Walter Kozbiel is 23,000 days old. Or in the 3,300th week of his life. Fine: He’s 63. He sells Real Change at the top of the Queen Anne hill, although he’s a bit coy as to how long he’s been at it. We could look it up, but we won’t.
Walter — a tall man with bushy eyebrows and a kind demeanor — pinpointed his approximate age in several units because he loves numbers. In them he sees coincidence, and in coincidence he sees meaning, a connectivity in the world. Mathematicians will agree that numbers describe the world and its processes; nature yielded the Fibonacci sequence, pi, the golden ratio.
Walter looks for coincidence.
Once, a customer gave him bills with three 33s in the serial number. Soon thereafter, Walter stumbled upon a business that had been open for 33 years.
“If I find a back-to-back number, there’s some kind of significance,” he said.
The concept, he explained, is called “synchronicity,” described by Swiss psychologist Carl Jung as a “meaningful coincidence of two or more events where something other than the probability of chance is involved.” Jung used it as an analytical tool in his psychological practice; Walter, too, searches for the meaning behind such “meaningful coincidences” to see a connectivity in the world that transcends rationalism.
Walter sells Real Change in part because he values the connectivity that he finds with his customers and other people who he meets. He writes people individualized poems, sometimes about them, sometimes about something they care about. If he doesn’t know them that well, he asks questions. He remembers reciting one such poem and creating an impromptu poetry session with passersby.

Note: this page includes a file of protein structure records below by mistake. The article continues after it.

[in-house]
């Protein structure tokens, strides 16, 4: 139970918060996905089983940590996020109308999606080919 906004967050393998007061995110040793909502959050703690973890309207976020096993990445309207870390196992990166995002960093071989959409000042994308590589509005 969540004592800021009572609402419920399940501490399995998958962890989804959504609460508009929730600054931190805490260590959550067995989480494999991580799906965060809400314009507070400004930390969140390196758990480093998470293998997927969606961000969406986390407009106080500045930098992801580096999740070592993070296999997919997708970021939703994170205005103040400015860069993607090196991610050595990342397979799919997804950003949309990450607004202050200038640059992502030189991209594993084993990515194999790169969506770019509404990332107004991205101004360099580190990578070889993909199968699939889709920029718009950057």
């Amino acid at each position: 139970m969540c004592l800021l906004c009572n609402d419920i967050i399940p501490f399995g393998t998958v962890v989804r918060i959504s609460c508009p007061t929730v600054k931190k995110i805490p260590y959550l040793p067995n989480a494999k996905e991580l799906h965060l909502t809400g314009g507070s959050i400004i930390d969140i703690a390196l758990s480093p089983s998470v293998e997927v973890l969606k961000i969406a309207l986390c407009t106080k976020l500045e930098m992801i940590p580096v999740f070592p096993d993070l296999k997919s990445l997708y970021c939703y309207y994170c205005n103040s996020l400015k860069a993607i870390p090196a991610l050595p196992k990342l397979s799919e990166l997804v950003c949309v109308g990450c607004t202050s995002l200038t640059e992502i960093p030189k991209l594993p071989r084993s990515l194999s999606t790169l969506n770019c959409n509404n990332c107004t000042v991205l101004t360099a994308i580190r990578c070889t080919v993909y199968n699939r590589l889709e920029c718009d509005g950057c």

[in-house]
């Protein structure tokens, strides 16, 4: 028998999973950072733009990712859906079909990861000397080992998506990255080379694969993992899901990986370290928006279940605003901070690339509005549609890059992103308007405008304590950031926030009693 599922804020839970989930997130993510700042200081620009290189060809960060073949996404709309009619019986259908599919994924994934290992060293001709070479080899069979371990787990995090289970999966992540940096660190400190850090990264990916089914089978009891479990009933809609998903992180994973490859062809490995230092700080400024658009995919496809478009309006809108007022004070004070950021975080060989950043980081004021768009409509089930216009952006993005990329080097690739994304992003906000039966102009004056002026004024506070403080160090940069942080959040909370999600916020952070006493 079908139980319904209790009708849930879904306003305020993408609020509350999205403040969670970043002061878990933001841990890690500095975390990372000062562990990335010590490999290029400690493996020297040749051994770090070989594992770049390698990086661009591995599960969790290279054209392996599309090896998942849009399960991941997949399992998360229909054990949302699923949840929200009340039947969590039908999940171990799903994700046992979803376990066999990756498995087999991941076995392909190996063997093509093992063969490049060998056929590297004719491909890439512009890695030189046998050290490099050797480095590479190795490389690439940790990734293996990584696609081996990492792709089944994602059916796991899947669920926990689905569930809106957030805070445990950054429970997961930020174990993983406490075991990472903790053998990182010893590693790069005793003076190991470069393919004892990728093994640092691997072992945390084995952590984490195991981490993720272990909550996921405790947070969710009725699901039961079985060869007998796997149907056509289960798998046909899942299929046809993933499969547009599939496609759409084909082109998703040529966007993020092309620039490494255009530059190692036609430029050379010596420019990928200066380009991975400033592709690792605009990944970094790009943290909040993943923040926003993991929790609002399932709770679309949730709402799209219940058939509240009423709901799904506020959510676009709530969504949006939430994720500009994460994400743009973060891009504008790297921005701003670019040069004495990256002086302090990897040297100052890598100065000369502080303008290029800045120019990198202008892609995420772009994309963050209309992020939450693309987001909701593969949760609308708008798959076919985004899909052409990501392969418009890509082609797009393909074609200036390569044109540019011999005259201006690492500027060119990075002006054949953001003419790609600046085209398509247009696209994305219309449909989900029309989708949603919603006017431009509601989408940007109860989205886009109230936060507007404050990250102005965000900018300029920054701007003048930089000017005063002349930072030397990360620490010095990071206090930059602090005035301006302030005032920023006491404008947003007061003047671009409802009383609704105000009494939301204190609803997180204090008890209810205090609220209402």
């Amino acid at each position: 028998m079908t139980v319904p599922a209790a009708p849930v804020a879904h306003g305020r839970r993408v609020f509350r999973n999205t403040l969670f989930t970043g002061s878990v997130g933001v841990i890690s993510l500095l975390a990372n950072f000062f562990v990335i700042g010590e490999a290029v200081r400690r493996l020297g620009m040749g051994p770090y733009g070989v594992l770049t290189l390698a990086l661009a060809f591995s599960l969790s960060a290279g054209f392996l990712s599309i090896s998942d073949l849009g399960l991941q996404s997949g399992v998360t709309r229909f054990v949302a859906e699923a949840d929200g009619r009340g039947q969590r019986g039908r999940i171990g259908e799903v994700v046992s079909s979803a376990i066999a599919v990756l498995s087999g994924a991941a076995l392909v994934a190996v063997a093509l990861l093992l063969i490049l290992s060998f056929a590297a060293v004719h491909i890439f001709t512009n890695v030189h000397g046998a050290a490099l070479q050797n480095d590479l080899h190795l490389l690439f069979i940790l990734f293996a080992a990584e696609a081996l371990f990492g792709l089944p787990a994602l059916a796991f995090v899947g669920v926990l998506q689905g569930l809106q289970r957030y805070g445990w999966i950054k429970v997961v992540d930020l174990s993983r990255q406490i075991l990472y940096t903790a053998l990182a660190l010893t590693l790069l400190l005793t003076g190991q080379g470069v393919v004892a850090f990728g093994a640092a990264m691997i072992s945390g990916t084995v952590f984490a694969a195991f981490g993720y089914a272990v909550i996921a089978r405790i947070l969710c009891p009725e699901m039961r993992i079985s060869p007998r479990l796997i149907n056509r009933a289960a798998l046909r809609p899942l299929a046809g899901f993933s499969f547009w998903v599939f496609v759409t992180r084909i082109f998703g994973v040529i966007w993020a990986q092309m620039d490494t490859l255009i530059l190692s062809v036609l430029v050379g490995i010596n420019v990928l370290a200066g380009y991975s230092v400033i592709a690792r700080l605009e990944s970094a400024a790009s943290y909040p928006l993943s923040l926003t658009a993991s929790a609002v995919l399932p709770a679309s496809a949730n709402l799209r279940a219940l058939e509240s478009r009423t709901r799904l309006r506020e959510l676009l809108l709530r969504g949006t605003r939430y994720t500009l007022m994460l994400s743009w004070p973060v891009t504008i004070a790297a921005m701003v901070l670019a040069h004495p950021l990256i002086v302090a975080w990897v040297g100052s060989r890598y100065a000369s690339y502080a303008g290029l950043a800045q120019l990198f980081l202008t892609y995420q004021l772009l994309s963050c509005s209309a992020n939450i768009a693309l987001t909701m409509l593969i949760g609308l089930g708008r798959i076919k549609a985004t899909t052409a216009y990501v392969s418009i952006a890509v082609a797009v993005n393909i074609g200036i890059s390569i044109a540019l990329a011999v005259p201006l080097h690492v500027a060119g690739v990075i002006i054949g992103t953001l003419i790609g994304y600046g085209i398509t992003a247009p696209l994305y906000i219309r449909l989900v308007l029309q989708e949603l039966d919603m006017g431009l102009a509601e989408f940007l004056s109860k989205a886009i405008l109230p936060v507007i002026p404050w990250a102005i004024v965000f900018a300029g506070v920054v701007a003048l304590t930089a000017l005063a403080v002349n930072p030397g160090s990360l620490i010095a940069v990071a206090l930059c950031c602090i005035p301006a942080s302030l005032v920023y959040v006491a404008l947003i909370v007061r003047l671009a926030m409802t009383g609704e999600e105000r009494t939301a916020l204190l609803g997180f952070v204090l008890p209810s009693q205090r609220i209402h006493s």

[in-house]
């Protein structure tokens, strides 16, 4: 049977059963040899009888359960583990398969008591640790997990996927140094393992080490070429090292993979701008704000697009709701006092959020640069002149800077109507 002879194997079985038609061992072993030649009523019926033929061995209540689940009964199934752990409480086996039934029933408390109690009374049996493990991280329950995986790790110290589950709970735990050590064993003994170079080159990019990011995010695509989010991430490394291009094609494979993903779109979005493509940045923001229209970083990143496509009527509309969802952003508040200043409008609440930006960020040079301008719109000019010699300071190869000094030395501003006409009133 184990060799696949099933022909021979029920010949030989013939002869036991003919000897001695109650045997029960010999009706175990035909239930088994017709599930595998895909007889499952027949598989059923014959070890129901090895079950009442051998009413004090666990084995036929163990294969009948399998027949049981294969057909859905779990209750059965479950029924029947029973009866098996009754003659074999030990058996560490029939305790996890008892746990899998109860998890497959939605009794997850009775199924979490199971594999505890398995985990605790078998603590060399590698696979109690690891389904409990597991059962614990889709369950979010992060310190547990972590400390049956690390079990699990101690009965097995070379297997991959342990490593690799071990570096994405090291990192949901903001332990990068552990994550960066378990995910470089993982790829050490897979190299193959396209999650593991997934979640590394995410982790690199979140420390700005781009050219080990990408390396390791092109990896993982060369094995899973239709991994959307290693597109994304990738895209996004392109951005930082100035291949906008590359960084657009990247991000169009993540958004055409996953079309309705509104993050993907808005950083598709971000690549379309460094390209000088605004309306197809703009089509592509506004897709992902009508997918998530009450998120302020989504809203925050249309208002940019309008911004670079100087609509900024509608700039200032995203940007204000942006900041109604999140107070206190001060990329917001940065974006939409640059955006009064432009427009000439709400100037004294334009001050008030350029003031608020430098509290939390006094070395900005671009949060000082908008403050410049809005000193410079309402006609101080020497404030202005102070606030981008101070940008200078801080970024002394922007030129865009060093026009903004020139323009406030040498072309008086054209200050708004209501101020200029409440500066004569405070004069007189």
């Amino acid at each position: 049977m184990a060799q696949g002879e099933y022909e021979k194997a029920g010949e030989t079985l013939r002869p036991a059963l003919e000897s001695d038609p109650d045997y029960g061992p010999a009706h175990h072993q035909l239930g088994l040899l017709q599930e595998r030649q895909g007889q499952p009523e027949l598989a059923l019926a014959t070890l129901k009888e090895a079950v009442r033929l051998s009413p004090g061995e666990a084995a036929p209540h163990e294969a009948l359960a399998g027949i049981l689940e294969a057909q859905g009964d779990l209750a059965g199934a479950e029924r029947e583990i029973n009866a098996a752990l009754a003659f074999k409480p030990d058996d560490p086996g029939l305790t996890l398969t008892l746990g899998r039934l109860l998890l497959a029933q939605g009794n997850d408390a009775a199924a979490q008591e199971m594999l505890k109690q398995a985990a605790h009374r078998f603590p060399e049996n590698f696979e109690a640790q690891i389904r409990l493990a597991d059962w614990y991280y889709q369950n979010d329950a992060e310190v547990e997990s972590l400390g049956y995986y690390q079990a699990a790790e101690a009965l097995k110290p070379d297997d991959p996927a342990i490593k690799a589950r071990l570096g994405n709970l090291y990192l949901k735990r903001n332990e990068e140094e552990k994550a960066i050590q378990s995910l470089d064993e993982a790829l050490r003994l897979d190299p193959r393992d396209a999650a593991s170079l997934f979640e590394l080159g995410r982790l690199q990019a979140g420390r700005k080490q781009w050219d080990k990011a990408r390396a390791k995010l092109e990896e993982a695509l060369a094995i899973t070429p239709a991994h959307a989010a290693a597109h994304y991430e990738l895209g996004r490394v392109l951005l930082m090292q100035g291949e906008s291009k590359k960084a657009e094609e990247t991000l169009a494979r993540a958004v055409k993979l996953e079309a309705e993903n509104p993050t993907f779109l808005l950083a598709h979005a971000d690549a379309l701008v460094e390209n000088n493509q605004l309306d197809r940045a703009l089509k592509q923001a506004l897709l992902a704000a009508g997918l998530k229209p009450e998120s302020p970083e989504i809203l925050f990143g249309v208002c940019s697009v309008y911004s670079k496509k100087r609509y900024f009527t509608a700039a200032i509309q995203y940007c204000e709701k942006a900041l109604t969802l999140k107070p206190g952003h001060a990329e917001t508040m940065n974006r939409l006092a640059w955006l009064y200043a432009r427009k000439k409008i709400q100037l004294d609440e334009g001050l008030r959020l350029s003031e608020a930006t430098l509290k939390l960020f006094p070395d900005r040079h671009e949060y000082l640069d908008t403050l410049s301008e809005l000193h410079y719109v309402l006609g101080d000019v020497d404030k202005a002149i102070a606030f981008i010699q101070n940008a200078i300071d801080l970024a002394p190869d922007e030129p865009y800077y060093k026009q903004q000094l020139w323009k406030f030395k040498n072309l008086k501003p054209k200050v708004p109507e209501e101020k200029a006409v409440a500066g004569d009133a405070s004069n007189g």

His goal for a poem is to express “what makes them stand out from everyone else, the unique person that they are,” Walter said.
Inspiration can come in fits and starts, he said. He once went more than five years without writing a single poem and then found himself penning two in a day.
Walter’s exploration of reality is in no way divorced from the quotidian details of life. His love for information is a big part of why he sells Real Change. He reads the paper, of course, but he also values the Seattle Times and other sources of news and shares what he learns with those who ask so that they don’t turn to untrustworthy sources like the internet.
Interested in the winning record of the University of Washington’s men’s soccer team? Walter has you covered. Want to know the news of the day? Walter is your modern-day town crier.
He loves news to such an extent that he carries articles with him that he particularly enjoys. Reaching into one of three plastic bags by his side, Walter extracted an article printed in the Seattle Times — neatly folded, without a single unintended crease — about life coaches.
He likes the idea of being a life coach, of helping people reach a deeper sense of self-realization.
Walter is also profoundly spiritual and believes in the existence of something after death. During our conversation, he pulled two small squares of lined paper — folded in half, no crinkles — out of his pocket upon which he’d written titles of books and their authors in small, clear script. They were books on near-death experiences, one by a doctor and another by a woman who found herself healed after a near-death experience of her own.
Healing, Walter said, is not solely the province of modern medicine. He believes that he can heal people of headaches, swelling and other pain. He lifted two large hands, rotating them from side to side to demonstrate their power.
He realizes people can be skeptical of such things, and he values their opinions. He isn’t trying to convince anybody. Walter perceives a lot, and what he knows, he knows.
Read more of the Jan. 12-18, 2022 issue.